This is clear in the Bible: the duration of hell, like heaven, is eternal (Matt 18:8-9; II Thess 1:9; Jude 7, 13; Rev 20:10). At the end of the parable of the sheep and the goats, Jesus said, “And these will go away into everlasting punishment, but the righteous into eternal life” (Matt 25:46). John says, “He who believes in the son has everlasting life; and he who does not believe the Son shall not see life, but the wrath of God abides in him” (John 3:36). One of the most important arguments here is the contrast with heaven. We cannot conclude, as some do, that heaven is eternal but hell has an end in sight.

God’s wrath will not cease on such a man; it remains. This may be the worst thing about hell – it is forever. If you knew there was an end, there could be some hope in that, but hell lasts for all time. It will not fade away with the passage of time. Those who do not believe in Him will see nothing more than the persisting wrath of God. They will live continually in this state.

Now, this truth does raise a question: is it fair for God to punish sins eternally if they are only committed in a small space of time or life-span? Here are a few responses or support to why it is more than fair.

  • Even a finite amount of sin is committed against an infinite God. We sin against an eternal, infinite God who isn’t measured or governed by times or spans.
  • People are not likely to become sinless in hell. Who is to say that people don’t remain in hell because they continue to sin in hell and rebel against God?
  • The consequences of one’s rejection of Christ are known before eternity is a reality. We all know “the rules of the game” and we cannot complain or get upset them “after the fact.”

With everything we know about hell, it boggles the mind how anyone could wish someone went to hell. We have that response in our culture to people who upset or anger us; we tell them to “go to ______.” The person who says this has no idea what hell is actually like, because if they did they wouldn’t wish that on their worst enemy.

The Path One Takes to Hell

John writes, “Whoever believes in him is not condemned, but whoever does not believe is condemned already, because he has not believed in the name of the only Son of God” (John 3:18). We all have that option of escaping hell, but it is an option that requires faith and obedience to the Lord who created hell. It involves believing in His deity, His redemption, etc. You see, God does not send people to hell. He simply honors their choice. C.S Lewis famously wrote, “I willingly believe that the damned are, in one sense, successful, rebels to the end; that the doors of hell are locked on the inside.”[1] The occupants of hell are there because it is ultimately their decision to be there.

Those that choose anything or anyone but Christ as Lord and Savior will see Revelation 14:10-11 in a real way: “He also will drink the wine of God’s wrath, poured full strength into the cup of his anger, and he will be tormented with fire and sulfur in the presence of the holy angels and in the presence of the Lamb. And the smoke of their torment goes up forever and ever, and they have no rest, day or night, these worshipers of the beast and its image, and whoever receives the mark of its name.”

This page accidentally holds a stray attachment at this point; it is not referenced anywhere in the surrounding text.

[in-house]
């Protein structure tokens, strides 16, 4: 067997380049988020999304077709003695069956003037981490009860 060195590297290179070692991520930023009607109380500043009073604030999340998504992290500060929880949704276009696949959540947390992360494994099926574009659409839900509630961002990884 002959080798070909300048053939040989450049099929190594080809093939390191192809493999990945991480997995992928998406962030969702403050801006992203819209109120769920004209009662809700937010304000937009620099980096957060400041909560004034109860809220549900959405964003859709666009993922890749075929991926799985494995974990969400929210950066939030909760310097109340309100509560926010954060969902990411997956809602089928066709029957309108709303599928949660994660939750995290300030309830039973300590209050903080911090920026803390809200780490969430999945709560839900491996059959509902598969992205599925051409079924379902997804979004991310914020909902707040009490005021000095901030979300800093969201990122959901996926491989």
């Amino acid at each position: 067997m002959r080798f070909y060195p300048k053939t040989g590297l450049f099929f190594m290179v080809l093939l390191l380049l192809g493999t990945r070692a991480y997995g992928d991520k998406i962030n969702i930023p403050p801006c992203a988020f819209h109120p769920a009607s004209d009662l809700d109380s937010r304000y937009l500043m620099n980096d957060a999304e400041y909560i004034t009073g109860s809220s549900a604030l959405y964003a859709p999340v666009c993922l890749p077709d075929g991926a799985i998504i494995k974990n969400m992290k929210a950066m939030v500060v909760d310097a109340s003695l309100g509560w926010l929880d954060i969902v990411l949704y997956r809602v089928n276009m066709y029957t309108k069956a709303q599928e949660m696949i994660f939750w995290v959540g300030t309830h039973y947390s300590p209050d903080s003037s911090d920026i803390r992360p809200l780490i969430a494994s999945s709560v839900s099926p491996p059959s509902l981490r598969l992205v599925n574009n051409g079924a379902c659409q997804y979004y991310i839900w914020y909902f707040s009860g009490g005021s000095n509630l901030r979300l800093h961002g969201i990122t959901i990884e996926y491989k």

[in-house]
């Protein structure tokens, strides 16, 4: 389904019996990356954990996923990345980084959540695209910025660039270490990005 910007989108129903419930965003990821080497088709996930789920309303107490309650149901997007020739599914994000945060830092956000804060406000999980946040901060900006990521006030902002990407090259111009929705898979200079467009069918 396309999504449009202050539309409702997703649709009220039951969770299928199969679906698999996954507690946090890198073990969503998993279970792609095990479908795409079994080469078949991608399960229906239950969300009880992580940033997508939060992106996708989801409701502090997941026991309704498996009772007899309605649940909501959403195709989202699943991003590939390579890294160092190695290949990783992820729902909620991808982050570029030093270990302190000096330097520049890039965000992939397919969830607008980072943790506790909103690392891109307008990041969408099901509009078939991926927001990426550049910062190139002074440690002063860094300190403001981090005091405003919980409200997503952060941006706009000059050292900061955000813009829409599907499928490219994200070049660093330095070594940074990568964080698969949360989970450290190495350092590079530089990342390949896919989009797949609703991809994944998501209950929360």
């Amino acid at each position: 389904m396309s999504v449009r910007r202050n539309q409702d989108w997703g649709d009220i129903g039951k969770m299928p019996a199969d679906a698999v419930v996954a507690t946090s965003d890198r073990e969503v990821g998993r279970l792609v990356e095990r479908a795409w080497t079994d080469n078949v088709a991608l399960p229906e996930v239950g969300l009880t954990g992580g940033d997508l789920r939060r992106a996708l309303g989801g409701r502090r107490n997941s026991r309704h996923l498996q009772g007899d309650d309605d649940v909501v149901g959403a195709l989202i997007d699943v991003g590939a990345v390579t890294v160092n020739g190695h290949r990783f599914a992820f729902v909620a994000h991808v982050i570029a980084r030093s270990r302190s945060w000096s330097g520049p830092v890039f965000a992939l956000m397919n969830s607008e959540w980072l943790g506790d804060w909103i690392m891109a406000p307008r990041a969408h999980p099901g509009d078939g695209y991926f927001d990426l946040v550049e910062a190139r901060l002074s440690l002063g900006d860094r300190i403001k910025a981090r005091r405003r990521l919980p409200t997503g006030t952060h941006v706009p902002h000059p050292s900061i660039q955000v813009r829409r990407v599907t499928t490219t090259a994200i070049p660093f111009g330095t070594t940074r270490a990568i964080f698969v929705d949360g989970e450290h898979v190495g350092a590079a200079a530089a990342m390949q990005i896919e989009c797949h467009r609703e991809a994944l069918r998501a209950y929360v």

The choice is simple: you can choose to follow after Christ who took the wrath for you on the cross or you could choose to drink the cup of God’s wrath yourself and waste the cross.

Hell is a tribute to human freedom, because all have the choice or ability to stay clear from there for all eternity.

I want to close our series with a warning from the lips of Jesus. If there is one word that should summarize our response to all of this it is this: urgency. This comes from Luke 11:22-28 –

He went on his way through towns and villages, teaching and journeying toward Jerusalem. And someone said to him, ‘Lord, will those who are saved be few?’

“And he said to them, ‘Strive to enter through the narrow door. For many, I tell you, will seek to enter and will not be able. When once the master of the house has risen and shut the door, and you begin to stand outside and to knock at the door, saying, ‘Lord, open to us,’ then he will answer you, ‘I do not know where you come from.’ Then you will begin to say, ‘We ate and drank in your presence, and you taught in our streets.’ But he will say, ‘I tell you, I do not know where you come from. Depart from me, all you workers of evil!’ In that place there will be weeping and gnashing of teeth, when you see Abraham and Isaac and Jacob and all the prophets in the kingdom of God but you yourselves cast out.”

In the passage we just read, the question was about how many people would be saved. Rather than talking about numbers, Jesus confronted the crowd with their own need to find the one narrow door to salvation. He didn’t give them a numerical value or the population of either heaven or hell. He simply said, “Be urgent.” What he especially emphasized was the need to find that door before it is too late. Don’t worry about how many people will go through the door; worry about the door closing.

Listen, time is running out. There is a time limit on the free offer of salvation. As J.C. Ryle once wrote, hell is truth known too late. Hell is a place of lost opportunity.

[1] The Problem of Pain, Ch. 8